Matt Damon talks his "fascinating" Oppenheimer general: "He didn't reflect on it at all"

(Image credit: Universal Pictures)

The latest feature from director Christopher Nolan once again dives into the world of science, following in the footsteps of the likes of his emotional odyssey Interstellar and action spectacle Tenet. It's something the filmmaker has long been fascinated by, so it's no surprise that J. Robert Oppenheimer, the father of the atomic bomb, would be a subject matter he'd explore.

Oppenheimer therefore thrusts us into the world of the physicist, as we explore the events of his life and the crucial role he played in the development of nuclear weapons. It therefore wasn't a shock to me to find myself sat behind none other than Professor Brian Cox at the press screening, who has since tweeted that he believes the film to be a "masterpiece". However, those of us who don't have scientific minds (like myself who lasted a week on A-level physics) shouldn't fear as Nolan ensures, as ever, that it is all accessible.

The military and whole ethos that he’s used to, it’s just out of the window

Key to this is the character of General Leslie Groves, portrayed by the always fantastic Matt Damon, who plays a crucial role in bringing the audience into this story. Just like us, Groves is propelled into this complicated world of science when he is given the job of managing the Manhattan Project - it's an environment he both isn't used to and doesn't quite understand.

Speaking to GamesRadar+, Damon explained to us that he saw this shift as being quite a shock to Groves: "I think he felt like a kindergarten teacher for most of it, the scientists were just all over the place but he needed them. He couldn’t achieve what he needed to without them. But what’s fun about it is that they didn’t observe the chain of command. The military and whole ethos that he’s used to, it’s just out of the window with these guys so there was a place for Chris [Nolan] to inject a little bit of levity whilst being completely true to history."

matt damon oppenheimer

(Image credit: Universal Pictures)

As Damon states there, Groves also brings "levity" to the three hour haunting epic that questions whether the actions of these men and women destroyed the world. The laughs then come through what can only be described as gallows humour, but Damon delivers some witty one-liners all the same.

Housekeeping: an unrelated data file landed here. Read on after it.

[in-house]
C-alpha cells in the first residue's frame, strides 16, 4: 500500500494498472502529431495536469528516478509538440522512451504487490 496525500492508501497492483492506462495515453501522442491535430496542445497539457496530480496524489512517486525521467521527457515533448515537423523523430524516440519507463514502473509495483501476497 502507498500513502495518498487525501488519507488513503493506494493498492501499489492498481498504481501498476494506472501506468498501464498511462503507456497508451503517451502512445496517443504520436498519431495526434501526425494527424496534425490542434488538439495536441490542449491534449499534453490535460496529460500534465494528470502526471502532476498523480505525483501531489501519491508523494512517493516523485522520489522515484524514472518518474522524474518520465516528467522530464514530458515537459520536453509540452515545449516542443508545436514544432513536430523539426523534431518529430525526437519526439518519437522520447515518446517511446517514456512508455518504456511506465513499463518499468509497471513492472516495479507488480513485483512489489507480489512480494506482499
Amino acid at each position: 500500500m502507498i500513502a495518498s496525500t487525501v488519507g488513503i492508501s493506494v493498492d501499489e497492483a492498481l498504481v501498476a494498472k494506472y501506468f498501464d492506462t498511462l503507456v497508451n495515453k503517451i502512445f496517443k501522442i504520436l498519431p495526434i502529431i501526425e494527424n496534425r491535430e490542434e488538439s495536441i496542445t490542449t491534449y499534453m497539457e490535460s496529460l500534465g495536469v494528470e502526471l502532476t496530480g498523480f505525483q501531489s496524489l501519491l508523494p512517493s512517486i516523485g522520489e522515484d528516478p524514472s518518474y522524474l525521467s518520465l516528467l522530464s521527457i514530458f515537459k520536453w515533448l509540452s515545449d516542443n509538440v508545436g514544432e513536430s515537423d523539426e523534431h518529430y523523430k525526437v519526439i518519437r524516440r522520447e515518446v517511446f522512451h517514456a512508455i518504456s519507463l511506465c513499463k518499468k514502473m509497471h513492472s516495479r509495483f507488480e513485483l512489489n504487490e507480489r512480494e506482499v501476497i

It helps round out a character that would otherwise not have any redeeming qualities, especially since he appears to have no feelings of guilt over the consequences of delivering to the U.S. government the atomic bomb. Unlike Oppenheimer who is haunted by the results of his actions, once the Trinity test has been completed Groves simply moves forward as his job there is done. 

We are presented with one of the most important moral questions of the century and he doesn’t doubt his decisions at all

For Damon, this was the draw of the character: "That’s what I found so fascinating about him. I don’t think that he reflected on it at all which is an amazing thing. When you think about it, we are presented with one of the most important moral questions of the century and he doesn’t doubt his decisions at all. But I think I also empathised with his position. It’s like, he was not wrong to want secrecy and compartmentalization when you are talking about the fate of the entire human race, you don’t want those secrets getting out, so I understood how he felt. I thought that was really interesting to play in the sense that, he was very sure of himself. Nobody liked him, he didn’t care at all. Literally all these people and scientists wrote books and everybody talked about how much they hated this guy. But he and Oppenheimer just had a great dynamic."

This was the point where his co-star Emily Blunt, who was paired with the actor for the interview, burst into giggles, simply at the thought of the wonderful Damon playing someone so hated. Whilst he says that "nobody liked" Groves, I admit that I found him rather likable at times, with Blunt nodding in agreement, then summing it up perfectly to a confused Damon: “It’s because you are playing him! You are so funny, charismatic, and as warm as you are cold with him, it’s really wonderful.” 

And well, she's god damn right!

Oppenheimer releases in UK and US cinemas on July 21. For more on the film, you can read our interviews with director Christopher Nolan and actor Emily Blunt, and listen to the latest episode of the Inside Total Film podcast for our chat with Cillian Murphy and more Nolan.

In the meantime, check out our guide to the rest of the most exciting upcoming movies in 2023 and beyond.

Emily Murray
Entertainment Editor

As Entertainment Editor at GamesRadar, I oversee all the online content for Total Film and SFX magazine. Previously I've worked for the BBC, Zavvi, UNILAD, Yahoo, Digital Spy and more.